[ From the Archives of 365 ]
“You have to be so independent. Art schools are very critical. It’s not like sports where you get rewards for winning. In art there is no winning, it’s all personal and no trophies are given for best work.”
As a swore I would never do again, I find myself at an indoor shopping mall again. Not sure why, but as I travel with my daughter (I’m telling you, she is becoming my 365 partner), it is undeniable that I am supposed to be here. We enter, myself hoping for a short visit. In typical 365 style, I approach several people and am promptly and confidently DENIED!
What’s funny is, even before I approached them, I knew I would be rejected. Perhaps I am a little cocky or overcome by the shopping center noise. Either way, I’ve been chopped off at the knees. The night is young, 6pm, and yep, I’m a little freaked that it’s looking like another all-nighter. But I’m with my girl. Can’t let her see me twitchy.
We settle in and decide to browse. What else can I do?—it’s turning into daddy/daughter night. I push my 365 agenda to the side and securely strap all 50 pounds of camera gear on my back (oh yeah, forget to tell you, over the last few weeks my 365 kit has grown from 35lbs to a larger bag). Time to commit to healthy family time by focusing on my girl. Who cares if I have to find my 365 friend after 9pm tonight, I convincingly tell myself.
We have a great time…grab a Mexican dinner, look at furniture, hair stuff, debate about enrolling her in a Hip Hop dance class, and do all the general mall things. With 365 farthest from my mind, we stroll into a little art school that for many years we have ignored. Tonight it looks different though. The art is the same, but we both curiously look at each other, and before I can acknowledge my feelings my kid says, “We have to go in there. Here is your 365 person.” I’m telling you…out of the mouths of babes.
The windows are covered with artwork and partitions block my view of who is manning the shop. We inquisitively walk in and are greeted by the most charming and beautiful artist and teacher, Betsy.
She is spectacular in engaging with my little girl, getting right into art talk, and telling her about what they do at the studio. Betsy is well-trained and eloquently explains the workings of the studio, its training methods, and pricing—even gets us to sign up for a free lesson. I’m not one to impulse buy or commit to a demo, but Betsy’s offering is well-defined and to-the-point. We’re in.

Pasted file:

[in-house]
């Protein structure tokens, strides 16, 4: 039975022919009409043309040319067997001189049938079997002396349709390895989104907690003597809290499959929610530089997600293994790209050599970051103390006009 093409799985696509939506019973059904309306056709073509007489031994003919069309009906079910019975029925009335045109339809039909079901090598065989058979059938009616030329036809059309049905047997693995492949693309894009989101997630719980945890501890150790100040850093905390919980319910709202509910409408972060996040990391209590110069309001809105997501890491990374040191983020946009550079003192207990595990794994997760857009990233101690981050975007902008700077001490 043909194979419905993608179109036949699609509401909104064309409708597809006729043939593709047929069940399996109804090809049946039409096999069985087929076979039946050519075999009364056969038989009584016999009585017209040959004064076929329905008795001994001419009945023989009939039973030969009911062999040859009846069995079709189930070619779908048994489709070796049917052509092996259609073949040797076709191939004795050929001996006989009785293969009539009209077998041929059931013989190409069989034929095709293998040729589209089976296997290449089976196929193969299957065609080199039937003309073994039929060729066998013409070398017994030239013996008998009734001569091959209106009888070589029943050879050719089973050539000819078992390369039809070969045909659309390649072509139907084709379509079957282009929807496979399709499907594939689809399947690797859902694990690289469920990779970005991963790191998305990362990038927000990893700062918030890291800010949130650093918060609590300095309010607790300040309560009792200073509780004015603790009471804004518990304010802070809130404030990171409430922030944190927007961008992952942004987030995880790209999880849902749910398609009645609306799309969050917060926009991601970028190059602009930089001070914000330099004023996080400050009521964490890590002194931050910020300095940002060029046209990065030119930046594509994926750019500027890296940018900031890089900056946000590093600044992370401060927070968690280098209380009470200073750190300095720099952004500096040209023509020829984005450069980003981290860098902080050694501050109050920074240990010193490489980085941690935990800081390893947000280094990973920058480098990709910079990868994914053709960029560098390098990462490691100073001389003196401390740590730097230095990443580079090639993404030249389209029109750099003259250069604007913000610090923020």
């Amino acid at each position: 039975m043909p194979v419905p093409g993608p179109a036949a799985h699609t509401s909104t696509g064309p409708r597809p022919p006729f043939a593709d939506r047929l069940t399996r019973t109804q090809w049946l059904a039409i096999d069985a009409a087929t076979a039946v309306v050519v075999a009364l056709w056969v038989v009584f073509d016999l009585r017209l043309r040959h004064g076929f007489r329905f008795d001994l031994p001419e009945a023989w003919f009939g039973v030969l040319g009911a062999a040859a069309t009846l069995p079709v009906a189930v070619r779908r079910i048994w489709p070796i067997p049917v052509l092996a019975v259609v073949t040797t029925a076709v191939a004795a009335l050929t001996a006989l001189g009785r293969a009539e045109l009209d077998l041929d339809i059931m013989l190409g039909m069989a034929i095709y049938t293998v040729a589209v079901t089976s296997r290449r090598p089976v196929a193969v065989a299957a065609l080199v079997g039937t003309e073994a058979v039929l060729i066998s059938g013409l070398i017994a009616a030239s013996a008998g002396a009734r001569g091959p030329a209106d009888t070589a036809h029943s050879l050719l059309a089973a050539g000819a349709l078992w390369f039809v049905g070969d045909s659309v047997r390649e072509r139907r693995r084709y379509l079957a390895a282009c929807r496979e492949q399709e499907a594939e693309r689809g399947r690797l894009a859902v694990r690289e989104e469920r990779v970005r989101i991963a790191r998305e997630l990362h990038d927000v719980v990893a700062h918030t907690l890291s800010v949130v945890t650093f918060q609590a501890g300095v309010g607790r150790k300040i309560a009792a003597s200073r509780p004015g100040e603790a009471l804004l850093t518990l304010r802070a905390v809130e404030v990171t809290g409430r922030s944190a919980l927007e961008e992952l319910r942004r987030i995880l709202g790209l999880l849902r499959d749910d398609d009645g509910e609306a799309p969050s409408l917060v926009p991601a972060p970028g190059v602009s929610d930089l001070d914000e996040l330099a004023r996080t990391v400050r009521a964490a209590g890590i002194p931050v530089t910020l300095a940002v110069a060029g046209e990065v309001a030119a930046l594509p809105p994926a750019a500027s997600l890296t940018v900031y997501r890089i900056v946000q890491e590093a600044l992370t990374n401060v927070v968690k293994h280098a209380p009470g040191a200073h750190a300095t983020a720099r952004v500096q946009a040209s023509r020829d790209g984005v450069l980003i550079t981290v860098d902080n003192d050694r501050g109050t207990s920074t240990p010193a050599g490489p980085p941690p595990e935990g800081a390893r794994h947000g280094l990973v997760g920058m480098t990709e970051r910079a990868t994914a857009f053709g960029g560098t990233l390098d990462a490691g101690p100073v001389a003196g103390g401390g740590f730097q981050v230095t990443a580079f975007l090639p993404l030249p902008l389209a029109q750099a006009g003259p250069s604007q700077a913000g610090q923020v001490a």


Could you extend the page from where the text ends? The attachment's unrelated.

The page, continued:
But this is not the reason we are pushed into the shop. I tell Betsy about 365. She is intrigued and tells me of a few other one-year blogs that she knows of. Weird things are happening in 365-land. She is tight with the creator of a blog that, just last week, was recommended to me by Matthew, the guy with the Gestalt theory reference: An edgy site called Skulladay by Noah Scalin.
The world is getting very small for me. Betsy is in, telling me, “I’ll support anything that is about 365.”
How cool is that, she even goes on the tell me of Noah’s newest project: Makesomething365. This is awesome! There is a 365 community out there and I’m not even aware of it. 365-rs of the world, unite!
But what about Betsy? As I said, she is simply charming. Betsy is an artist to the core. I know this because I can relate to the stories she shares. There is a common thread that many right-brainers share. First, is an equally strong left-brain. Need to be equally yoked—it’s a very difficult business and we artists have to be smart, patient, and tenacious in life. Being a good person is also a plus; and in a flash, I know that Betsy possesses all these qualities.
We talk of creative vulnerability, linking it back to the stiff competitive culture fostered in the art departments of higher education. “You have to be so independent. Art schools are very critical. It’s not like sports where you get rewards for winning. In art there is no winning, it’s all personal and no trophies are given for best work.” Betsy frames this experience in a very positive way, using it to help herself and her students feel good about what they create.
How? you may ask. I love this! “We remove the competitive comparison of our students and award them for their uniqueness with trophies for best personal vision and things like that.” What a fun way to help emerging artists own a point-of-view. A very powerful thing, especially for children and youth who are so impressionable. Smart, kind, and fun in my book. And I bet the people coming out of this program have a healthy balance of self-worth and artistic ownership. Great stuff!
Betsy is listening to her own advice. “After years of working in East coast theatre, doing wigs and wardrobe, I realized that I was not growing. Not happy with what I was doing, I left and moved to Los Angeles. I’m happier now and rediscovering my passions.” Let’s just say, Betsy is now rewarding herself.
Picking up, relocating, and chasing a dream is a very brave thing to do, and at only four months into her journey, Betsy looks like she is on the right path.
Not quite ready to show her work to the world (and I understand why), I ask about her future. Her response, “Learning. Making more things. And not being intimidated to show my work.”
Betsy expresses these thoughts to me with peace and power. No longer worried about how people perceive her work, it is obvious that she is in the depths of rediscovery, and I am inspired.
Look out, World! Creative is steaming forward, and Betsy is driving the train.
I did a little research on Betsy. She makes really cool jewelry. Check out her Etsy site and buy a few pieces.